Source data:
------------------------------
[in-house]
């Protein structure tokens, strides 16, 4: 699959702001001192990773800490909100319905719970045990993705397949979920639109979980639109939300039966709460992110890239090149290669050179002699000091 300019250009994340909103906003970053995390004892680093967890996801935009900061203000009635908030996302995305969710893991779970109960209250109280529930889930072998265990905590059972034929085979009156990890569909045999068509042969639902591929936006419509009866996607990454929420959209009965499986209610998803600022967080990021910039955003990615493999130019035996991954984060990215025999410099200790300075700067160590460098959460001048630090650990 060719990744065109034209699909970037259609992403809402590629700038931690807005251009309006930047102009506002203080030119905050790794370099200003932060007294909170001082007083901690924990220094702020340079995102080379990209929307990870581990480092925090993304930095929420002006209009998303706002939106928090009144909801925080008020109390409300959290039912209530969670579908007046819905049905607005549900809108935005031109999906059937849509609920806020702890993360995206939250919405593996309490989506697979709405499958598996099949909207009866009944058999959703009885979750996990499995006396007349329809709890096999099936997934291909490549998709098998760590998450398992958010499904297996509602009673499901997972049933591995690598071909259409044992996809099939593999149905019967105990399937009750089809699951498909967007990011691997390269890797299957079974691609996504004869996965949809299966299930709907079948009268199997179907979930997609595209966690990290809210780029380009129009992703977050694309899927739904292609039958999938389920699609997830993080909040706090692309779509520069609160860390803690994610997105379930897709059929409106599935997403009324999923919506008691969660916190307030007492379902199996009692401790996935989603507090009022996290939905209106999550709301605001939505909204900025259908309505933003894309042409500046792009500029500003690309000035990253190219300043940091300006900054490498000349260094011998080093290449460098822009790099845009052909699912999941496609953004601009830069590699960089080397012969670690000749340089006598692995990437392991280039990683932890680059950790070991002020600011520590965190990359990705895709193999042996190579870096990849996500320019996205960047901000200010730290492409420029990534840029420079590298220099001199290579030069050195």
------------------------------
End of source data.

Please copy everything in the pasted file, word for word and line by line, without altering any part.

[in-house]
């Protein structure tokens, strides 16, 4: 699959702001001192990773800490909100319905719970045990993705397949979920639109979980639109939300039966709460992110890239090149290669050179002699000091 300019250009994340909103906003970053995390004892680093967890996801935009900061203000009635908030996302995305969710893991779970109960209250109280529930889930072998265990905590059972034929085979009156990890569909045999068509042969639902591929936006419509009866996607990454929420959209009965499986209610998803600022967080990021910039955003990615493999130019035996991954984060990215025999410099200790300075700067160590460098959460001048630090650990 060719990744065109034209699909970037259609992403809402590629700038931690807005251009309006930047102009506002203080030119905050790794370099200003932060007294909170001082007083901690924990220094702020340079995102080379990209929307990870581990480092925090993304930095929420002006209009998303706002939106928090009144909801925080008020109390409300959290039912209530969670579908007046819905049905607005549900809108935005031109999906059937849509609920806020702890993360995206939250919405593996309490989506697979709405499958598996099949909207009866009944058999959703009885979750996990499995006396007349329809709890096999099936997934291909490549998709098998760590998450398992958010499904297996509602009673499901997972049933591995690598071909259409044992996809099939593999149905019967105990399937009750089809699951498909967007990011691997390269890797299957079974691609996504004869996965949809299966299930709907079948009268199997179907979930997609595209966690990290809210780029380009129009992703977050694309899927739904292609039958999938389920699609997830993080909040706090692309779509520069609160860390803690994610997105379930897709059929409106599935997403009324999923919506008691969660916190307030007492379902199996009692401790996935989603507090009022996290939905209106999550709301605001939505909204900025259908309505933003894309042409500046792009500029500003690309000035990253190219300043940091300006900054490498000349260094011998080093290449460098822009790099845009052909699912999941496609953004601009830069590699960089080397012969670690000749340089006598692995990437392991280039990683932890680059950790070991002020600011520590965190990359990705895709193999042996190579870096990849996500320019996205960047901000200010730290492409420029990534840029420079590298220099001199290579030069050195």